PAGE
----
I'm a bit confused about something that looks like a modifier/adjective.

"I meant to send you this draft instead of the one I sent you."

Does "I sent you" modify (like an adjective) the "one", so to speak, or is it actually a verb tense? If it is a verb tense, should I be using "the one I had sent you"?

"I’m emailing you about the one you sent earlier. I checked it and saw that it was the wrong attachment."

Does "you sent earlier" modify the "one", or does it actually specify time? If it does, should I say "you had sent" since "checking" and "seeing" might have happened after the sending?

  • I think it should be "I sent to you", not "I sent you". – rogermue Jan 3 '16 at 7:34

"I sent you" is a reduced relative clause modifying the one; the full form would be:

I meant to send you this draft instead of the one which I sent you.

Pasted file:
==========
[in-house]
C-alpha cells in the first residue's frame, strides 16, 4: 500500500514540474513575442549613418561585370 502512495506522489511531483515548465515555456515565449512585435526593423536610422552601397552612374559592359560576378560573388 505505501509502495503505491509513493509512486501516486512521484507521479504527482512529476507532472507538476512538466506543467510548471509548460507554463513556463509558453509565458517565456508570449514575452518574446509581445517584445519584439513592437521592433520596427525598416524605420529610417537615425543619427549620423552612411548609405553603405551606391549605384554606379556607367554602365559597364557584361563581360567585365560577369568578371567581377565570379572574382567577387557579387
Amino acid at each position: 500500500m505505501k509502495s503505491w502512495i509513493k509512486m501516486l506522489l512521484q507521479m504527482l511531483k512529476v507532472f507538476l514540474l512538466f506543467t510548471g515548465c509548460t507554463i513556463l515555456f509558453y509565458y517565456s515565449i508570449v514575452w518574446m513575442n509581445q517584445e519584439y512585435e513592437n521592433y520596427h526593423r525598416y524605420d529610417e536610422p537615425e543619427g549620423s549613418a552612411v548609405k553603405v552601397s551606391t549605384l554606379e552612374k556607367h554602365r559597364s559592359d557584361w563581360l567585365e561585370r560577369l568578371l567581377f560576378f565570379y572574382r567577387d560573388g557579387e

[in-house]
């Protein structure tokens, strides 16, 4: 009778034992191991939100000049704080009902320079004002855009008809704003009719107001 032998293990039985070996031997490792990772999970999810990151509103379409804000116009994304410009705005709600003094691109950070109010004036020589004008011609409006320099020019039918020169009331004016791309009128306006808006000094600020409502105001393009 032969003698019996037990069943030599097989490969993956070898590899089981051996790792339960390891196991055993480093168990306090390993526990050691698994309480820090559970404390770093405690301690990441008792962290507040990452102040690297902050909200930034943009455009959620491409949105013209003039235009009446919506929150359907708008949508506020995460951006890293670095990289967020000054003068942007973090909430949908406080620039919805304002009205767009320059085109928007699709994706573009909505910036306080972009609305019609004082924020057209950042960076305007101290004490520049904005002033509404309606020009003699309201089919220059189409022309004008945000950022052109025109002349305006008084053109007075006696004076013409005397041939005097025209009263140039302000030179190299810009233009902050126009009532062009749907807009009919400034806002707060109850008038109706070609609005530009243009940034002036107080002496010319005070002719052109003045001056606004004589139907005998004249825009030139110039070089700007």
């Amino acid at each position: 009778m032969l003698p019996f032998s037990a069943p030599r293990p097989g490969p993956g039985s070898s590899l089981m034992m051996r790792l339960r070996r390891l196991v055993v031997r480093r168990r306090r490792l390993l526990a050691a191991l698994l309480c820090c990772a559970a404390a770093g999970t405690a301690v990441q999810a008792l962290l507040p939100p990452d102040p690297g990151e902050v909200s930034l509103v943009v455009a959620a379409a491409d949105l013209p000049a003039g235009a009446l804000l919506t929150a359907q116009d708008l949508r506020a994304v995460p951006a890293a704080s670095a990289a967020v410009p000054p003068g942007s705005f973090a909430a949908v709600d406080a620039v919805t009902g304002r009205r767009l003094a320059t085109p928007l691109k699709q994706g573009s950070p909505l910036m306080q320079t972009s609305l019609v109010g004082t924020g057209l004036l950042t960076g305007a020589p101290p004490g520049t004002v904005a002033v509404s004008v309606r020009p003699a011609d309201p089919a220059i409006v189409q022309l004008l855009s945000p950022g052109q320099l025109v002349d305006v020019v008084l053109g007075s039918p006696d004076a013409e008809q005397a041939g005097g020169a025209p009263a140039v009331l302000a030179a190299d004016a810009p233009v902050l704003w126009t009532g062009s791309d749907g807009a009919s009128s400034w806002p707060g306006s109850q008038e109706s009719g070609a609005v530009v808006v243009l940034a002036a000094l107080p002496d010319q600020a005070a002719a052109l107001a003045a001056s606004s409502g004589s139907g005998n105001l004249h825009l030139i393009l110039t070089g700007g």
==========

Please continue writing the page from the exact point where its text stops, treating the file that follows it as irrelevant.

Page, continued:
The relative pronoun may be dropped when it represents an object of the verb in the relative clause, as it does here. In formal use the relative pronoun is not dropped when it represents the subject in the relative clause, but you may encounter this in informal speech:

I heard it from the guy runs the convenience store. (= who runs)


Yes, in your examples, "I sent you" and "you sent earlier" are adjective phrases modifying the word "one".

In either case you could say "had sent" and it wouldn't really change the meaning. As you probably realize from the fact that you're asking, "sent" is past tense and "had sent" is past perfect. Simple past means the action was complete in the past; past perfect means the action was completed before some other action.

But in this case, both are grammatically correct, and there is no substantial difference in meaning. It just doesn't matter. In either case, the first draft was sent at some time in the past.

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